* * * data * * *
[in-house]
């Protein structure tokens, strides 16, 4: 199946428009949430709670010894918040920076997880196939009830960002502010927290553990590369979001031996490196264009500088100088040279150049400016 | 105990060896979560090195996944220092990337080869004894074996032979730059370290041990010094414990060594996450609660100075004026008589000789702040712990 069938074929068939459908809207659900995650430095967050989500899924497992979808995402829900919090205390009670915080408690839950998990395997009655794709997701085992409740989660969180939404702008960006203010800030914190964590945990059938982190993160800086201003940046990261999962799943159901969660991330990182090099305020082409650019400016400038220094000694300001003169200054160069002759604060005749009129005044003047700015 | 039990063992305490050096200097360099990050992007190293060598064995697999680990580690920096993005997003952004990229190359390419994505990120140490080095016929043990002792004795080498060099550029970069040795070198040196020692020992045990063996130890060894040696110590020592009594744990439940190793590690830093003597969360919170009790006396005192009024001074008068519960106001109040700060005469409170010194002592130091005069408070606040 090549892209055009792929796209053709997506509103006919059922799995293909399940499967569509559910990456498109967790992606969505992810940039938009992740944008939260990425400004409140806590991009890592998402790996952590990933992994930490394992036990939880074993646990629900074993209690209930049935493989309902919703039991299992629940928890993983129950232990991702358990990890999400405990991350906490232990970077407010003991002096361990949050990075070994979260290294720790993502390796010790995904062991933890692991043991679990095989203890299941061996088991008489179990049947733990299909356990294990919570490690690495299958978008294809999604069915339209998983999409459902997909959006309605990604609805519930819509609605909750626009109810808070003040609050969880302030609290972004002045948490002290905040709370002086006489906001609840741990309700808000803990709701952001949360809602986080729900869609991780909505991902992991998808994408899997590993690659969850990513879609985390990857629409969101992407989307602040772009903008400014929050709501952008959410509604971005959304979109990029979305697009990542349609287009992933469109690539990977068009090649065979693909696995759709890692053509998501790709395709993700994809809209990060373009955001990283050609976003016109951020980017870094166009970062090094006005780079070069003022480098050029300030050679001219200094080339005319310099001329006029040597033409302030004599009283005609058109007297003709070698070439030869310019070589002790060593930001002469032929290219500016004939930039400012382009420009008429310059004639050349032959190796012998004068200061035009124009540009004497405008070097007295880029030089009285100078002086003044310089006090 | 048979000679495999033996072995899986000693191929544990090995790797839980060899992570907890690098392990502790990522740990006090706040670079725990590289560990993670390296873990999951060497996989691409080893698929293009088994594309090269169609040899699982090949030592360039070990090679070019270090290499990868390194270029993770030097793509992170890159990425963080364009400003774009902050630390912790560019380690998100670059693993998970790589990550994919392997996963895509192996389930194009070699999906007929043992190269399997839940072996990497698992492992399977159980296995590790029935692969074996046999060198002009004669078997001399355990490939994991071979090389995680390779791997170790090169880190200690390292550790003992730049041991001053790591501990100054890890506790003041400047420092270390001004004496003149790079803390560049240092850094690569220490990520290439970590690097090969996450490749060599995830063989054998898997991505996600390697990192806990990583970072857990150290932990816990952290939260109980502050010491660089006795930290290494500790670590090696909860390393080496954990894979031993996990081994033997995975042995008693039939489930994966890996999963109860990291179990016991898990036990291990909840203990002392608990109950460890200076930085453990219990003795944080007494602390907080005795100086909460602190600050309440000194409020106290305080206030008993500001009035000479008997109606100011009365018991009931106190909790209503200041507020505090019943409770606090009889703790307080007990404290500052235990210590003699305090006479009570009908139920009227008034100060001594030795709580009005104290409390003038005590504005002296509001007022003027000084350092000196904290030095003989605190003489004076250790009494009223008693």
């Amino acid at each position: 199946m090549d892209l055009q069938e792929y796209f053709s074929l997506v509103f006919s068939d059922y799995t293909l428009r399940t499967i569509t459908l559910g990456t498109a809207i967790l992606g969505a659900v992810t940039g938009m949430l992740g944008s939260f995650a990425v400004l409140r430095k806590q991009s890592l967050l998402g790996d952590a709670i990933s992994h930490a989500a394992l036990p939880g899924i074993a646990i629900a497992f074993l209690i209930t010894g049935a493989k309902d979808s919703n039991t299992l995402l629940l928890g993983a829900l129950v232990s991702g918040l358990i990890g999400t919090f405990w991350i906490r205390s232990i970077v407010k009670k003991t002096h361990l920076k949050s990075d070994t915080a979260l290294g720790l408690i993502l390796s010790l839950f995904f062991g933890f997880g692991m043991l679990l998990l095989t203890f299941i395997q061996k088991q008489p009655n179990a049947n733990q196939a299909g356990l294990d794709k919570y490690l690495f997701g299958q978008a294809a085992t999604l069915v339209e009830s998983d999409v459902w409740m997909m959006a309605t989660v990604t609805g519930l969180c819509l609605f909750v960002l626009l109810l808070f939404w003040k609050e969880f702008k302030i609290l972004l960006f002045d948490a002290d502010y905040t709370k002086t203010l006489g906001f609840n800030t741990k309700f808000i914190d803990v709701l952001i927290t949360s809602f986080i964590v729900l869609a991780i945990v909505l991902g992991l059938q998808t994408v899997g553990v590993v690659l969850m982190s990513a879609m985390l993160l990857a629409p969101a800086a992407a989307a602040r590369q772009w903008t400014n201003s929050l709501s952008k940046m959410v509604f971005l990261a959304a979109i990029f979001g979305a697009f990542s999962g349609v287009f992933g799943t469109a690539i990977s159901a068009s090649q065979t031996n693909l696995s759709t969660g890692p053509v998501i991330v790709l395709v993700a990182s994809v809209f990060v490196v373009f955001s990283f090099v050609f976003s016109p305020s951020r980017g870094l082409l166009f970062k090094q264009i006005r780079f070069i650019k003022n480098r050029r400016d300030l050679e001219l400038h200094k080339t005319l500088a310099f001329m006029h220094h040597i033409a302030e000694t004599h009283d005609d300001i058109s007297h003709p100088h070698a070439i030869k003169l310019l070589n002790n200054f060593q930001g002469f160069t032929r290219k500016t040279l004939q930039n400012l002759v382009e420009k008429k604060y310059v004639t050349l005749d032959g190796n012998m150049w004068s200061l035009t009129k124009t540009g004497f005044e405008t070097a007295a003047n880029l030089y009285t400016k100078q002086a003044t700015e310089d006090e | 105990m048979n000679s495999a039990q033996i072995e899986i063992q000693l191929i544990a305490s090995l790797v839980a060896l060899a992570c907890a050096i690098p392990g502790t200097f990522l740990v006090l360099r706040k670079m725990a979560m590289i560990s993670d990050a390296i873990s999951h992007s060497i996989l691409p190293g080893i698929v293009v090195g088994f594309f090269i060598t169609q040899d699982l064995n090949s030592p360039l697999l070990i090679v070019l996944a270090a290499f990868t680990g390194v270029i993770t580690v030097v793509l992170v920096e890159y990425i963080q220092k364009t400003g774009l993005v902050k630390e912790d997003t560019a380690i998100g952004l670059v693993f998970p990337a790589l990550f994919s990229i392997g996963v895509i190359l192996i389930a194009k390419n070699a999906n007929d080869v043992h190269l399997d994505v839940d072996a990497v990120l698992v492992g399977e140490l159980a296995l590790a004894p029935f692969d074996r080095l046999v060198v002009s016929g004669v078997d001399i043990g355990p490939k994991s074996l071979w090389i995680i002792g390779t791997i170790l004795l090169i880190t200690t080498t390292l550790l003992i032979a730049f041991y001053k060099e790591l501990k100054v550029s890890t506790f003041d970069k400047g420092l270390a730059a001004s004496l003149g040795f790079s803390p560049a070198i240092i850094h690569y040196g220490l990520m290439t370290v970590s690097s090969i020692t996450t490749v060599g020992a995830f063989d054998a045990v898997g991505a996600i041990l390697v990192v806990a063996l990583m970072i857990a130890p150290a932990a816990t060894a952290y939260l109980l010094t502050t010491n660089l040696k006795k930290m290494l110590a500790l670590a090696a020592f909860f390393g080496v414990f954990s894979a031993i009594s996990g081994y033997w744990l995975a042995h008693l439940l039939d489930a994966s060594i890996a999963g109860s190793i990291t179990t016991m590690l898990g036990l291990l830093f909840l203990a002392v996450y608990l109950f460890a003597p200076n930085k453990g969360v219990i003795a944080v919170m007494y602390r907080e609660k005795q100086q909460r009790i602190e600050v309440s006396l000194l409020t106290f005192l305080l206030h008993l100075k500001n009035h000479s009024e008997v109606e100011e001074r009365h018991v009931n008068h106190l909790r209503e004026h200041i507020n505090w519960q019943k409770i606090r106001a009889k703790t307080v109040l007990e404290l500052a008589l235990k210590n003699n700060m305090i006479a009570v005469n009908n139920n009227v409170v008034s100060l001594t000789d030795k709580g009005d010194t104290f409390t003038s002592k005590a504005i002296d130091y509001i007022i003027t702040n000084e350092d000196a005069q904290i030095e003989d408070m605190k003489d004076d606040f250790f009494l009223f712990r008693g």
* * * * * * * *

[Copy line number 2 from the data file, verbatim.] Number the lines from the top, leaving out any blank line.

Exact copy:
């Protein structure tokens, strides 16, 4: 199946428009949430709670010894918040920076997880196939009830960002502010927290553990590369979001031996490196264009500088100088040279150049400016 | 105990060896979560090195996944220092990337080869004894074996032979730059370290041990010094414990060594996450609660100075004026008589000789702040712990 069938074929068939459908809207659900995650430095967050989500899924497992979808995402829900919090205390009670915080408690839950998990395997009655794709997701085992409740989660969180939404702008960006203010800030914190964590945990059938982190993160800086201003940046990261999962799943159901969660991330990182090099305020082409650019400016400038220094000694300001003169200054160069002759604060005749009129005044003047700015 | 039990063992305490050096200097360099990050992007190293060598064995697999680990580690920096993005997003952004990229190359390419994505990120140490080095016929043990002792004795080498060099550029970069040795070198040196020692020992045990063996130890060894040696110590020592009594744990439940190793590690830093003597969360919170009790006396005192009024001074008068519960106001109040700060005469409170010194002592130091005069408070606040 090549892209055009792929796209053709997506509103006919059922799995293909399940499967569509559910990456498109967790992606969505992810940039938009992740944008939260990425400004409140806590991009890592998402790996952590990933992994930490394992036990939880074993646990629900074993209690209930049935493989309902919703039991299992629940928890993983129950232990991702358990990890999400405990991350906490232990970077407010003991002096361990949050990075070994979260290294720790993502390796010790995904062991933890692991043991679990095989203890299941061996088991008489179990049947733990299909356990294990919570490690690495299958978008294809999604069915339209998983999409459902997909959006309605990604609805519930819509609605909750626009109810808070003040609050969880302030609290972004002045948490002290905040709370002086006489906001609840741990309700808000803990709701952001949360809602986080729900869609991780909505991902992991998808994408899997590993690659969850990513879609985390990857629409969101992407989307602040772009903008400014929050709501952008959410509604971005959304979109990029979305697009990542349609287009992933469109690539990977068009090649065979693909696995759709890692053509998501790709395709993700994809809209990060373009955001990283050609976003016109951020980017870094166009970062090094006005780079070069003022480098050029300030050679001219200094080339005319310099001329006029040597033409302030004599009283005609058109007297003709070698070439030869310019070589002790060593930001002469032929290219500016004939930039400012382009420009008429310059004639050349032959190796012998004068200061035009124009540009004497405008070097007295880029030089009285100078002086003044310089006090 | 048979000679495999033996072995899986000693191929544990090995790797839980060899992570907890690098392990502790990522740990006090706040670079725990590289560990993670390296873990999951060497996989691409080893698929293009088994594309090269169609040899699982090949030592360039070990090679070019270090290499990868390194270029993770030097793509992170890159990425963080364009400003774009902050630390912790560019380690998100670059693993998970790589990550994919392997996963895509192996389930194009070699999906007929043992190269399997839940072996990497698992492992399977159980296995590790029935692969074996046999060198002009004669078997001399355990490939994991071979090389995680390779791997170790090169880190200690390292550790003992730049041991001053790591501990100054890890506790003041400047420092270390001004004496003149790079803390560049240092850094690569220490990520290439970590690097090969996450490749060599995830063989054998898997991505996600390697990192806990990583970072857990150290932990816990952290939260109980502050010491660089006795930290290494500790670590090696909860390393080496954990894979031993996990081994033997995975042995008693039939489930994966890996999963109860990291179990016991898990036990291990909840203990002392608990109950460890200076930085453990219990003795944080007494602390907080005795100086909460602190600050309440000194409020106290305080206030008993500001009035000479008997109606100011009365018991009931106190909790209503200041507020505090019943409770606090009889703790307080007990404290500052235990210590003699305090006479009570009908139920009227008034100060001594030795709580009005104290409390003038005590504005002296509001007022003027000084350092000196904290030095003989605190003489004076250790009494009223008693």